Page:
After you have been charged with disorderly conduct whether through a citation or arrest, you will appear in court in order to enter a plea of guilty or not guilty. If you were arrested and plead not guilty, the court will then determine whether you can be released, or will remain in jail. Either bail will be set or the court will release you on the condition that you will appear for future court dates. This condition is referred to as release on recognizance.

Once that part of the process has been completed, you will need to consult with your criminal defense lawyer in order to discuss a plan of action. This may include attempting to get the charges dropped, negotiating a plea deal, or proceeding to trial.

In terms of felony disorderly conduct penalties specifically, they may vary by state but generally include a minimum of 1.5 years in prison as well as some criminal fines. Prison sentences may increase according to the seriousness of the threat, as well as if the person has a prior disorderly conduct charge on their record.

Some other examples of punishments that you may face for disorderly conduct include:

  • Probation;
  • Community service;
  • Drug testing;
  • Alcohol education; and/or
  • Court ordered counseling.

Are There Any Legal Defenses To Felony Disorderly Conduct?

Whether there are any legal defenses to a felony disorderly conduct charge will largely depend on the circumstances of each specific case. Legal defenses for felony disorderly conduct would most likely mirror general defenses to felony offenses.

Some examples of the criminal defenses that are frequently used in felony cases include, but may not be limited to:

  • Self Defense: A self-defense justification may be allowed when the defendant was not the aggressor; when their reaction was a reasonable response to a threat; and, when they actually and reasonably believed that they were in danger of imminent serious bodily injury or death. If fully proven, self-defense will generally completely absolve the defendant of the crime that they committed;
  • Duress Or Necessity: This defense may be recognized for crimes committed under the threat of death or serious bodily injury. An example of this would be if someone forces someone else to steal a car by threatening them with a gun to the head. Duress could be used as a defense to a charge of auto theft.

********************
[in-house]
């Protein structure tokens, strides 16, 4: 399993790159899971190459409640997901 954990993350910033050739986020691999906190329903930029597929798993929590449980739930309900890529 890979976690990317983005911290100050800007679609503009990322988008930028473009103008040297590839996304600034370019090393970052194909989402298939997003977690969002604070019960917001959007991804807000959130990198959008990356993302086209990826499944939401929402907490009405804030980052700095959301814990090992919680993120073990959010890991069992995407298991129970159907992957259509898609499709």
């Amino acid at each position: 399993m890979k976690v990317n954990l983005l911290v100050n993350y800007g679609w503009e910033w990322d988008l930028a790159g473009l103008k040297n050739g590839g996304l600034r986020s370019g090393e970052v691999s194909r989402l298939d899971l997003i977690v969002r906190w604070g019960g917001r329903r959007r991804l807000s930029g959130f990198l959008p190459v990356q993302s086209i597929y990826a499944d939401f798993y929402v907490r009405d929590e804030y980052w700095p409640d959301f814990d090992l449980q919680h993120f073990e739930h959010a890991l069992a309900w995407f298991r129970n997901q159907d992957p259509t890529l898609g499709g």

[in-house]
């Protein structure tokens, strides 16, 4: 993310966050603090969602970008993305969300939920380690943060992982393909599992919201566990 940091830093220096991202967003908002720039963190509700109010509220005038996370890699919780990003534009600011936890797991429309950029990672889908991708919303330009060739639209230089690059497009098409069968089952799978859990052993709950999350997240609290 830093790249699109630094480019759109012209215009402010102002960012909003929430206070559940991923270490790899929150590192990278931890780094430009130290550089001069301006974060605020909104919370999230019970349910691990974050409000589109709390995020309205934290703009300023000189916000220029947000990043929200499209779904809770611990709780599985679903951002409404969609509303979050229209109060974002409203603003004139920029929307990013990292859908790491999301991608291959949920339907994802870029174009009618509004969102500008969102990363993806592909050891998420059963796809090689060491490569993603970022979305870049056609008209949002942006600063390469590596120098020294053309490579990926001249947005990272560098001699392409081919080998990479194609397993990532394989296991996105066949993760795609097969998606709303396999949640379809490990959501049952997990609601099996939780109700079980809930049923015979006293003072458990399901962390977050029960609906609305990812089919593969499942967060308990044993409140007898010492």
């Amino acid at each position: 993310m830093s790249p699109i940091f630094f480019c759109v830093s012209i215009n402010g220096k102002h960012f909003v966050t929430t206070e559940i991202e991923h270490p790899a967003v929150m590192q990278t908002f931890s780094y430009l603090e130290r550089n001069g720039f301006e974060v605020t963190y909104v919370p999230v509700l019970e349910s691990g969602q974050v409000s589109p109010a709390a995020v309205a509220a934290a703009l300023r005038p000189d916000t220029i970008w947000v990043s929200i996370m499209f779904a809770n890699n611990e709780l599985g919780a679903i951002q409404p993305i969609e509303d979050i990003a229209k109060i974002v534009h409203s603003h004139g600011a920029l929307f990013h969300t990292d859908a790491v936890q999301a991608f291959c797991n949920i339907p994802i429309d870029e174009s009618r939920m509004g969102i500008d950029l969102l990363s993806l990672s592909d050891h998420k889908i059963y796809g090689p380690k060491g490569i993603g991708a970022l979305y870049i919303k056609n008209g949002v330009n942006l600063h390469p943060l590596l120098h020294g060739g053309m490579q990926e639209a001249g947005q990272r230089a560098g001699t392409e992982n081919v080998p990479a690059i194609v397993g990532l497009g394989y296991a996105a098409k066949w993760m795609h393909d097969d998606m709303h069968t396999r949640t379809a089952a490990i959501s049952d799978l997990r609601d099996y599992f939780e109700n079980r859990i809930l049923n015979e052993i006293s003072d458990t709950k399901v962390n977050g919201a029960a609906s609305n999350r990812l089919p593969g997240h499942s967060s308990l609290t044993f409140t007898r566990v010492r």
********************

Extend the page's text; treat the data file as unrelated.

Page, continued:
• Necessity, which is also known as the lesser harm defense, may be a more appropriate defense if the defendant broke into a mountain cabin in order to prevent freezing to death in a blizzard. Although these defenses are highly uncommon, a criminal defendant has a complete defense if duress or necessity is successfully proven; and/or
  • Intoxication: Intoxication in and of itself generally does not provide a defense to criminal charges, especially when the defendant became intoxicated voluntarily. If the defense can show that the influence of drugs or alcohol made the defendant unable to be guilty of intentionally committing the crime due to their diminished capacity, intoxication may justify a reduced charge. Alternatively, intoxication may provide a total defense for a defendant who became involuntarily intoxicated, such as being unknowingly drugged or forced to consume large amounts of alcohol.

Do I Need An Attorney For Felony Disorderly Conduct Charges?

If you are facing felony disorderly conduct charges, you should consult with an experienced and local criminal defense lawyer as soon as possible. An attorney will be aware of your state’s specific laws regarding disorderly conduct, and how best to protect your rights and explore your legal options.

Your criminal defense attorney can help you determine whether any legal defenses are available to you based on the specifics of your case. Finally, an attorney will also be able to represent you in court, as needed.